Facebook Launches AI That Understands Language Without Labels


“Machine learning models need to be trained with large amounts of transcribed speech audio. This process is effective but expensive.”

Decades ago, asking for basic directions or information would have been an arduous task. The advent of solutions such as Google Translate alleviated that problem to an extent. But, is this enough? For example, India alone is home to 23 official languages and thousands of unofficial ones and Google Translate supports just 11 of India’s languages. Other speech recognition technologies might allow even fewer languages. Also, languages such as Basque and Swahili are far likelier to have more limited AI speech recognition capabilities than Hindi, English and Mandarin.

Hence, the paths opened up by speech recognition technology are only available to a small fraction of the countless languages spoken all over the world. This is because most AI for speech recognition belongs to a category called supervised learning. Machine learning systems in such technologies need to be trained with large amounts of transcribed speech audio. This process is effective but expensive and needs to be repeated for each language. This data is not available on such a scale—if at all—for every language and dialect spoken on Earth. 


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Facebook finds a way

In a recent blog post, Facebook revealed its new AI-based speech recognition technology, wav2vec-Unsupervised (or wav2vec-U), which aims to solve the problems posed by transcribing such languages. This is a method by which individuals could build speech recognition systems that do not require transcribed data. 

The ML algorithm still requires some form of training. Wav2vec-U is trained purely through recorded speech audio and unpaired text. This method entails first learning the structure of the target language’s speech from unlabelled audio. Using wav2vec 2.0, Facebook’s self-supervised speech recognition model, and a k-means clustering algorithm, wav2vec-U segments the voice recording into speech units loosely based on individual sounds. For instance, the word cat would correspond to the sounds: “/K/”, “/AE/”, and “/T/”. This allows it to comprehend the structure of this speech.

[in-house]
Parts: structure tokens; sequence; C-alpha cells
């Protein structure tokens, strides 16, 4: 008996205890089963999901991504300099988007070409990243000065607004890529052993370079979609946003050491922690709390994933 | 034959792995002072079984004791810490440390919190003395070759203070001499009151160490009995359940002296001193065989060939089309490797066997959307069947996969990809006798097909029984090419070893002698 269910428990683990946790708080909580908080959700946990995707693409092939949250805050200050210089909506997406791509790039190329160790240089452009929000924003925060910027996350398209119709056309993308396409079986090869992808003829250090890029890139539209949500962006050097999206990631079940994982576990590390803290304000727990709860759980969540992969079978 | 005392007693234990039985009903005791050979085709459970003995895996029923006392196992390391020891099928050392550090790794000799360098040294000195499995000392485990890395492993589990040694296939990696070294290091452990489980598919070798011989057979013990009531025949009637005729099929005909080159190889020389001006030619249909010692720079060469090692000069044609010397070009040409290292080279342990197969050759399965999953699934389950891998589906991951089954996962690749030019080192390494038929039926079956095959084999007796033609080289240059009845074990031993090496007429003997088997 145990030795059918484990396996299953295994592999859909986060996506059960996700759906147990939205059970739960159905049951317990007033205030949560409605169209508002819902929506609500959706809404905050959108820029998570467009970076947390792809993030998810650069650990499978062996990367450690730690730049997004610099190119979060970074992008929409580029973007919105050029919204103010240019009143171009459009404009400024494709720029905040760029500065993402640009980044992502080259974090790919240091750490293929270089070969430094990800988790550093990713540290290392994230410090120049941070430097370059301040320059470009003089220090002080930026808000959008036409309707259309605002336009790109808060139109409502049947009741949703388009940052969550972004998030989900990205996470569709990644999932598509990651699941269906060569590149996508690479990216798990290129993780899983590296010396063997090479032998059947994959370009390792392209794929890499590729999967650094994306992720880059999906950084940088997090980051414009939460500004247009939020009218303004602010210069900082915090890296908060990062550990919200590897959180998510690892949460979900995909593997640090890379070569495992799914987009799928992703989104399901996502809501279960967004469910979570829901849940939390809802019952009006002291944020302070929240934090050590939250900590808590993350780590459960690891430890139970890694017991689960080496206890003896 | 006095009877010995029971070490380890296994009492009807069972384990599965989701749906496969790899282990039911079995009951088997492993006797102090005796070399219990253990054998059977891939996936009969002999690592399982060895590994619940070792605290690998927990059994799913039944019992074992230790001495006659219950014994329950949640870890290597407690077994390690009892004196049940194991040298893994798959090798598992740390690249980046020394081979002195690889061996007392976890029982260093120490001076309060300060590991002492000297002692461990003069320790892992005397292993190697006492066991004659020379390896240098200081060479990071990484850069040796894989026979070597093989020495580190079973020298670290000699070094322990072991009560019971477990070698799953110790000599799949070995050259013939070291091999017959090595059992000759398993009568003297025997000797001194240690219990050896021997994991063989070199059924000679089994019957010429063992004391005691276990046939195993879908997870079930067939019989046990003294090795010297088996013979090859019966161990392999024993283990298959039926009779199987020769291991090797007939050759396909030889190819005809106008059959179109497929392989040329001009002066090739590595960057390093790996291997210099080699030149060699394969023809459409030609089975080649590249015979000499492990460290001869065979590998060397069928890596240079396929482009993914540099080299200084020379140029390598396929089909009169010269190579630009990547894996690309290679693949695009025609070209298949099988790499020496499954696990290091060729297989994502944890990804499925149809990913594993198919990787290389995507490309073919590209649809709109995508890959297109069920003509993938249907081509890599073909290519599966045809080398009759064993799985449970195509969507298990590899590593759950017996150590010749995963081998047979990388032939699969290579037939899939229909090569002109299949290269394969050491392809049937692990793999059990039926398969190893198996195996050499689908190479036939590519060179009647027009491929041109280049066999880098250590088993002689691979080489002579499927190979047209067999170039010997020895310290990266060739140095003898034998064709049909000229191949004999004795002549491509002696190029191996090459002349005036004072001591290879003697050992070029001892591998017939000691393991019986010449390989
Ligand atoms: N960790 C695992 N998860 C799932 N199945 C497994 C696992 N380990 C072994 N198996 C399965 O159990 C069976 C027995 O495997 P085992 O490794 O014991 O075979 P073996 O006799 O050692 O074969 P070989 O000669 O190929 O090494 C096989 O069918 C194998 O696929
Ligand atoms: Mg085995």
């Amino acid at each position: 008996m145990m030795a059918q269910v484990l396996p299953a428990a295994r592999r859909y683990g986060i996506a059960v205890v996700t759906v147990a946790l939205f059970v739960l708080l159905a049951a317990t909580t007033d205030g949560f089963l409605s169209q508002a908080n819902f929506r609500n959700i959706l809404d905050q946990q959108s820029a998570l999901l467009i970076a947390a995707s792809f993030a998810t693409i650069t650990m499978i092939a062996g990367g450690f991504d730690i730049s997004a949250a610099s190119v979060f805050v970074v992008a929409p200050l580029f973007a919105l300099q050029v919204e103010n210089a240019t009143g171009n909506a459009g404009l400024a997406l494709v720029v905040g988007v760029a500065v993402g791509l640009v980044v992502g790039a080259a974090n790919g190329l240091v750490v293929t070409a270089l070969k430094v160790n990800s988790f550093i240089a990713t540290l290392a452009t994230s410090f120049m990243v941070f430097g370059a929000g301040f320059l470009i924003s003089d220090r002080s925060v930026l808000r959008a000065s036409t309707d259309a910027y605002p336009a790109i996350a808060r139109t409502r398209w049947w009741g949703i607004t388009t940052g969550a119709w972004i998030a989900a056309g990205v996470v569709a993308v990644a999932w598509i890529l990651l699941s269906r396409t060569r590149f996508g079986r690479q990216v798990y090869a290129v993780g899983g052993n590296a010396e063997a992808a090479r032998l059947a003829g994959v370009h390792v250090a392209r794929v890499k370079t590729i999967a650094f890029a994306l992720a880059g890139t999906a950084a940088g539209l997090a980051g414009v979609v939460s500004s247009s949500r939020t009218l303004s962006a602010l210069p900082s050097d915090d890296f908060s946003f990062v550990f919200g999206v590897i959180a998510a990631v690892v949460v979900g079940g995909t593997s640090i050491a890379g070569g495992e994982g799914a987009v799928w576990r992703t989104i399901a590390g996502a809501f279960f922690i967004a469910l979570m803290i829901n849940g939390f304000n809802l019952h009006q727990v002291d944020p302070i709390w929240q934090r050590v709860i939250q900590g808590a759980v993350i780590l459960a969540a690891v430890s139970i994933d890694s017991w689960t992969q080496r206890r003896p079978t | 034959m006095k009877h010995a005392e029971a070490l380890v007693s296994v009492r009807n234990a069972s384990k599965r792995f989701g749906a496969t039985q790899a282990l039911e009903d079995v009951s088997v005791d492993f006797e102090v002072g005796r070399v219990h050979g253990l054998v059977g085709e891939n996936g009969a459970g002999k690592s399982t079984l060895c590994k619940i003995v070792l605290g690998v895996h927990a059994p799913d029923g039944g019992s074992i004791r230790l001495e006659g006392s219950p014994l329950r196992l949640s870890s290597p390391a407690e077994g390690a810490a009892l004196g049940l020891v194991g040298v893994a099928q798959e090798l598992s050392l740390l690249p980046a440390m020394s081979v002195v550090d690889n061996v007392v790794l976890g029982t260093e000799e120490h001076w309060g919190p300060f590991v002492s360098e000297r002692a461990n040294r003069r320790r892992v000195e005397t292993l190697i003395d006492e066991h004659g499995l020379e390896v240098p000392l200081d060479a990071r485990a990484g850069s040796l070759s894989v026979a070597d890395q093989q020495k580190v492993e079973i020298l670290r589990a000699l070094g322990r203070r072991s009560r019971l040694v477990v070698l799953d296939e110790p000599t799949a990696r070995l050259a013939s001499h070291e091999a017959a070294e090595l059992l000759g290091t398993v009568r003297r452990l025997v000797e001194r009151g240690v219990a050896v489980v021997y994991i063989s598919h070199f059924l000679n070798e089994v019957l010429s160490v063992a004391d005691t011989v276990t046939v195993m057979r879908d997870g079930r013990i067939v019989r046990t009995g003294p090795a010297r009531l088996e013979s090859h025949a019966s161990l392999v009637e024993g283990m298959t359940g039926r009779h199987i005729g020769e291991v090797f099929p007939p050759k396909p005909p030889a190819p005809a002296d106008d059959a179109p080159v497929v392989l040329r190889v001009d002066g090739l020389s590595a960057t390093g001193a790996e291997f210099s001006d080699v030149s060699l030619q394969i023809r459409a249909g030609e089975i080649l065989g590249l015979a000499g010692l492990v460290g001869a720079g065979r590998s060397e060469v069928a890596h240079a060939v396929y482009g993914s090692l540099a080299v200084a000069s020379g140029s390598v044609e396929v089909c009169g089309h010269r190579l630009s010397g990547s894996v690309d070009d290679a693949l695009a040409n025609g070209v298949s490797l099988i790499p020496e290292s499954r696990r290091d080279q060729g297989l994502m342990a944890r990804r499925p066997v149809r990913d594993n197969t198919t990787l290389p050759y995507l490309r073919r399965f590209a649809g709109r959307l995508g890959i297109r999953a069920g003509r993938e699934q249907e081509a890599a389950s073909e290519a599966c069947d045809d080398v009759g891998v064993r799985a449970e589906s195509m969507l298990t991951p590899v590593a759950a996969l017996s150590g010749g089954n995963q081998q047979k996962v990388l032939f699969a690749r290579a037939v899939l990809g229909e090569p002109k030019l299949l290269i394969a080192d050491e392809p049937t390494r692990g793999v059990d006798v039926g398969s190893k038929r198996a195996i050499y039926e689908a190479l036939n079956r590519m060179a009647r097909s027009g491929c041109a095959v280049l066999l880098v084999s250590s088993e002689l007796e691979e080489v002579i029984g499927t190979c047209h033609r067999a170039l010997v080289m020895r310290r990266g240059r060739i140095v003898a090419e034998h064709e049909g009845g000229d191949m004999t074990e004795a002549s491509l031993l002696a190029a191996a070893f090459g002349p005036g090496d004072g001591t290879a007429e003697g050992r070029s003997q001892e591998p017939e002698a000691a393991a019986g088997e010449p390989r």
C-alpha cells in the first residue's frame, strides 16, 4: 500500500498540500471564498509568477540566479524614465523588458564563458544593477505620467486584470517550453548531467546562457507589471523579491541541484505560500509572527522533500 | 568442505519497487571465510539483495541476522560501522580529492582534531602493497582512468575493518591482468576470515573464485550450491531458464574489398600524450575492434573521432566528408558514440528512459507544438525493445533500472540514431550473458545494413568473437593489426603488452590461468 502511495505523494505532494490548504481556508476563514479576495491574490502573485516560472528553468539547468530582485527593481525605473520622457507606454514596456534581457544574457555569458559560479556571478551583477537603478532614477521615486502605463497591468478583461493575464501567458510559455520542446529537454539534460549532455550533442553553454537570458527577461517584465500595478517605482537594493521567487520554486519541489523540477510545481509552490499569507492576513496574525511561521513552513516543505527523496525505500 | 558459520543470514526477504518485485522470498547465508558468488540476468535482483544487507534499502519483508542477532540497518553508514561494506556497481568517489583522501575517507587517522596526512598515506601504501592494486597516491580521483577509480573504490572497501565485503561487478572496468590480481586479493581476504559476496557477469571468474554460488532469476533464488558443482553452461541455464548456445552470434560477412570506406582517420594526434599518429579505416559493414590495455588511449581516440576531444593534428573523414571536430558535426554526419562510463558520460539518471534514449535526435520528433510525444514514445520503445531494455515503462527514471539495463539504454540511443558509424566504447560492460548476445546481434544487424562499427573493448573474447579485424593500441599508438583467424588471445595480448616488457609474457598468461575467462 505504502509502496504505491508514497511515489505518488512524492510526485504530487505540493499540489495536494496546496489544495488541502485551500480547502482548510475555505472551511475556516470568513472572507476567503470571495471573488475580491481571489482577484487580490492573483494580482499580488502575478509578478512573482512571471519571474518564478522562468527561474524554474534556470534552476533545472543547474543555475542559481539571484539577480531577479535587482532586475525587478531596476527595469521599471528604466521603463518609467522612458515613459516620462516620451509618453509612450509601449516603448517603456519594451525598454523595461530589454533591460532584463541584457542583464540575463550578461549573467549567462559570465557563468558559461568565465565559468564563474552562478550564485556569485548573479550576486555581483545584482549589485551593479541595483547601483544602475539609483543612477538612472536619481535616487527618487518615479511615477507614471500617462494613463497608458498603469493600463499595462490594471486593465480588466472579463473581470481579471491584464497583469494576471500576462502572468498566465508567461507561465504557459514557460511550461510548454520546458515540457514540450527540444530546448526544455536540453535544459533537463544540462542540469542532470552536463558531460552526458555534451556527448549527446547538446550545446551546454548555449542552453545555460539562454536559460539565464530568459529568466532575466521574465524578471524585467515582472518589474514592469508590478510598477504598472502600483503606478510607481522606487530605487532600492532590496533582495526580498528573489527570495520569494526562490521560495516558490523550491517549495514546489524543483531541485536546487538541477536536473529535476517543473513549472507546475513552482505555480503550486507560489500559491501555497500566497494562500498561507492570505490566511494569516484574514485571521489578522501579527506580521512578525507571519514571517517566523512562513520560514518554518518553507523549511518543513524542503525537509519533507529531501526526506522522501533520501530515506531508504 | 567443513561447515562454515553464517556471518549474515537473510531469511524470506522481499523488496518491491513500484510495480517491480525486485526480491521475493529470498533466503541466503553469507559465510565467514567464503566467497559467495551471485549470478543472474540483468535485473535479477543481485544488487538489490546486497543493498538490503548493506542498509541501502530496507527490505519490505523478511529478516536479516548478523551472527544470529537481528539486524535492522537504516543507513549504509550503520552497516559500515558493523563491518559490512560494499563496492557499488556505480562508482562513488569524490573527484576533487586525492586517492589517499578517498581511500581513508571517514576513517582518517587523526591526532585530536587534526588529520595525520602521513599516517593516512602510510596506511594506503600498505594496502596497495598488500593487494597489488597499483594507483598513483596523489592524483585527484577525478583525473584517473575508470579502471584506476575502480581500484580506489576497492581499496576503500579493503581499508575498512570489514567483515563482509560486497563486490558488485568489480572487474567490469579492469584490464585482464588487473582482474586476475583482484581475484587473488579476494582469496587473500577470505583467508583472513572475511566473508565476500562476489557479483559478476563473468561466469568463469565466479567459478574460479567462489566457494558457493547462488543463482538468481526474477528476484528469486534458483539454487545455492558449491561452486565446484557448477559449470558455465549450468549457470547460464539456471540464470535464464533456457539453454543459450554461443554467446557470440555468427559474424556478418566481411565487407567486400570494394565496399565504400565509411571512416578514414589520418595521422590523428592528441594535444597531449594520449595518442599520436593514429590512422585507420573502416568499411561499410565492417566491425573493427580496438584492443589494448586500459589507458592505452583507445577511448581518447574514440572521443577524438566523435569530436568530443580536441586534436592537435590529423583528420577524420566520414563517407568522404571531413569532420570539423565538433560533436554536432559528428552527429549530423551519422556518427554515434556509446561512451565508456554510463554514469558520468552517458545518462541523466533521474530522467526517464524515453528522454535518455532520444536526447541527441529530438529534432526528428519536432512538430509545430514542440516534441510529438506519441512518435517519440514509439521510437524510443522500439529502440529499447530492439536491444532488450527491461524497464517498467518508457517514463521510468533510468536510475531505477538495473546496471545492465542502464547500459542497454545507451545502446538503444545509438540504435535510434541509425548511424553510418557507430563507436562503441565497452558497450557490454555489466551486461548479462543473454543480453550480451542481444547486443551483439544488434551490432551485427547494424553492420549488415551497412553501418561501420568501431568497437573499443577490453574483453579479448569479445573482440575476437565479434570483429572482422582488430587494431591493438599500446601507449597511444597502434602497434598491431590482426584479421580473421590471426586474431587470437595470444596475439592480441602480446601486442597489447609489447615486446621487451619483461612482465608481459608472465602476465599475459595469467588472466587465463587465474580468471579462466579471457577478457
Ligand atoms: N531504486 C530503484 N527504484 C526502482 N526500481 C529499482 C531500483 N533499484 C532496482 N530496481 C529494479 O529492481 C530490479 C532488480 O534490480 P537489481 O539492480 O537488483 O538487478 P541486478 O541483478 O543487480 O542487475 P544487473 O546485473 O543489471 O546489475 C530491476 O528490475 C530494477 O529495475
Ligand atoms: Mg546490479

Source: Facebook AI

To recognise the words in an audio recording, Facebook will use a generative adversarial network (GAN) consisting of a generator and a discriminator network. The generator will take each audio segment embedded in self-supervised representations and predict a phoneme, i.e. a sound unit, corresponding to a sound in language. The discriminator would then decide whether the predicted phoneme sequence looks realistic. The initial transcriptions, as per Facebook, will be extremely poor but will improve—via the discriminator’s feedback—over time.

Source: Facebook AI

The discriminator, which is also a neural network, will be fed with the actual text from various sources that have been phonemised. This will allow it to learn to distinguish between the speech recognition output of the generator and real text. The generator predicted the sound to phonetically write ‘Tow are uu’, which we know is nonsensical. The discriminator, however, uses its knowledge of real-world phonemised text to make this sound legible, in which it ultimately succeeds. 

Facebook has conducted various tests to see how well wav2vec-U works. Facebook led the first evaluation on the TIMIT Acoustic-Phonetic Continuous Speech Corpus, a standard dataset used to evaluate automatic speech recognition systems. Here, Facebook’s model was said to have reduced error rates by 57 per cent compared to the following best-unsupervised method. Facebook also tested the wav2vec-U alongside supervised models on the broader Librispeech benchmark and found wav2vec-U as accurate as effective models from only a few years ago—even though it used no labelled training data. 

Source: Facebook AI

Finally, Facebook also tried their method on languages other than English because unsupervised speech recognition would be most impactful for languages without much-labelled data. The results displayed the effectiveness of wav2vec-U even with languages such as Kyrgyz and Tartar, which do not have too many data resources.

Wav2vec-U is the result of years of Facebook AI’s research on speech recognition and unsupervised machine translation. Facebook believes that the system would allow more people to benefit from speech technology. Facebook, however, has admitted that a lot more research is needed to address concerns such as possible bias prevalent in this system, especially regarding racial and gender stereotypes. Facebook has stated that it has not yet investigated this in their model but has said it might help avoid biases introduced through data labelling. Facebook is also releasing the code for wav2vec-U in open source to allow more developers to build speech recognition systems without the need for labelled data. 

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Mita Chaturvedi
I am an economics undergrad who loves drinking coffee and writing about technology and finance. I like to play the ukulele and watch old movies when I'm free.

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